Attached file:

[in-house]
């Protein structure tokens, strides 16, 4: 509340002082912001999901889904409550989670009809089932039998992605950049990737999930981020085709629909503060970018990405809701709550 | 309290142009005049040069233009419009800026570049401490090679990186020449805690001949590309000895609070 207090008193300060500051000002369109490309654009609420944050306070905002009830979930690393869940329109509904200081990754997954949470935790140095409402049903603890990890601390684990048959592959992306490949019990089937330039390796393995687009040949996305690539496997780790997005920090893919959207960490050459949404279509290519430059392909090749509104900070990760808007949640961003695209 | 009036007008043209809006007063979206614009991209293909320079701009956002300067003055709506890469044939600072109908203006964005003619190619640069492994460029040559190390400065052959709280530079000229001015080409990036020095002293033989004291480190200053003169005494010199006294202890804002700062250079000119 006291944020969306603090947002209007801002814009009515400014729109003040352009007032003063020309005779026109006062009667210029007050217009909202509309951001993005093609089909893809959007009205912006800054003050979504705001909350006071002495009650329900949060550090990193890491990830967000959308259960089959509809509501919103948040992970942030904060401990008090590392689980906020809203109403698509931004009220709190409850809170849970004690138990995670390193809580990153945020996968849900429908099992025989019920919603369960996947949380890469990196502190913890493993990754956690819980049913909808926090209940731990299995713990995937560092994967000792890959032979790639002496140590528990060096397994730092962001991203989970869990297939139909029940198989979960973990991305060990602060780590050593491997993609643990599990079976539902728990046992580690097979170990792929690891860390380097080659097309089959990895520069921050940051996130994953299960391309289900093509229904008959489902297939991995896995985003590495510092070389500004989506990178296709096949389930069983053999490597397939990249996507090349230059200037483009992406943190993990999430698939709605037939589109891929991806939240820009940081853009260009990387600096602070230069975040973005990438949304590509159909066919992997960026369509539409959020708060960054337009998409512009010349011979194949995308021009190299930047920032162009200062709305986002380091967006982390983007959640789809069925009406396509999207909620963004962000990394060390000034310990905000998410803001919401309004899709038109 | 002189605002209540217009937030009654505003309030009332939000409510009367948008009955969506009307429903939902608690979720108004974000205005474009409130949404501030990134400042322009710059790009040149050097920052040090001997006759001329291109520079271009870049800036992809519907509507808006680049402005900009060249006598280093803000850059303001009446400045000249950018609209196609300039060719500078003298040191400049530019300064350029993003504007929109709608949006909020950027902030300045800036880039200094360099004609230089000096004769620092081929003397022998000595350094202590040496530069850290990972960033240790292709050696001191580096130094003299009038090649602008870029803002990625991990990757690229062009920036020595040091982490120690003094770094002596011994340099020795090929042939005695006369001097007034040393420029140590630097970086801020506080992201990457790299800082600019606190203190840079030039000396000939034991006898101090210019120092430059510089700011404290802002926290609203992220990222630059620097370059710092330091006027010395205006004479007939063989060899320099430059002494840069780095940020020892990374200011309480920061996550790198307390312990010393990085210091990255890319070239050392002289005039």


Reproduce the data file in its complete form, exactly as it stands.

[in-house]
């Protein structure tokens, strides 16, 4: 509340002082912001999901889904409550989670009809089932039998992605950049990737999930981020085709629909503060970018990405809701709550 | 309290142009005049040069233009419009800026570049401490090679990186020449805690001949590309000895609070 207090008193300060500051000002369109490309654009609420944050306070905002009830979930690393869940329109509904200081990754997954949470935790140095409402049903603890990890601390684990048959592959992306490949019990089937330039390796393995687009040949996305690539496997780790997005920090893919959207960490050459949404279509290519430059392909090749509104900070990760808007949640961003695209 | 009036007008043209809006007063979206614009991209293909320079701009956002300067003055709506890469044939600072109908203006964005003619190619640069492994460029040559190390400065052959709280530079000229001015080409990036020095002293033989004291480190200053003169005494010199006294202890804002700062250079000119 006291944020969306603090947002209007801002814009009515400014729109003040352009007032003063020309005779026109006062009667210029007050217009909202509309951001993005093609089909893809959007009205912006800054003050979504705001909350006071002495009650329900949060550090990193890491990830967000959308259960089959509809509501919103948040992970942030904060401990008090590392689980906020809203109403698509931004009220709190409850809170849970004690138990995670390193809580990153945020996968849900429908099992025989019920919603369960996947949380890469990196502190913890493993990754956690819980049913909808926090209940731990299995713990995937560092994967000792890959032979790639002496140590528990060096397994730092962001991203989970869990297939139909029940198989979960973990991305060990602060780590050593491997993609643990599990079976539902728990046992580690097979170990792929690891860390380097080659097309089959990895520069921050940051996130994953299960391309289900093509229904008959489902297939991995896995985003590495510092070389500004989506990178296709096949389930069983053999490597397939990249996507090349230059200037483009992406943190993990999430698939709605037939589109891929991806939240820009940081853009260009990387600096602070230069975040973005990438949304590509159909066919992997960026369509539409959020708060960054337009998409512009010349011979194949995308021009190299930047920032162009200062709305986002380091967006982390983007959640789809069925009406396509999207909620963004962000990394060390000034310990905000998410803001919401309004899709038109 | 002189605002209540217009937030009654505003309030009332939000409510009367948008009955969506009307429903939902608690979720108004974000205005474009409130949404501030990134400042322009710059790009040149050097920052040090001997006759001329291109520079271009870049800036992809519907509507808006680049402005900009060249006598280093803000850059303001009446400045000249950018609209196609300039060719500078003298040191400049530019300064350029993003504007929109709608949006909020950027902030300045800036880039200094360099004609230089000096004769620092081929003397022998000595350094202590040496530069850290990972960033240790292709050696001191580096130094003299009038090649602008870029803002990625991990990757690229062009920036020595040091982490120690003094770094002596011994340099020795090929042939005695006369001097007034040393420029140590630097970086801020506080992201990457790299800082600019606190203190840079030039000396000939034991006898101090210019120092430059510089700011404290802002926290609203992220990222630059620097370059710092330091006027010395205006004479007939063989060899320099430059002494840069780095940020020892990374200011309480920061996550790198307390312990010393990085210091990255890319070239050392002289005039």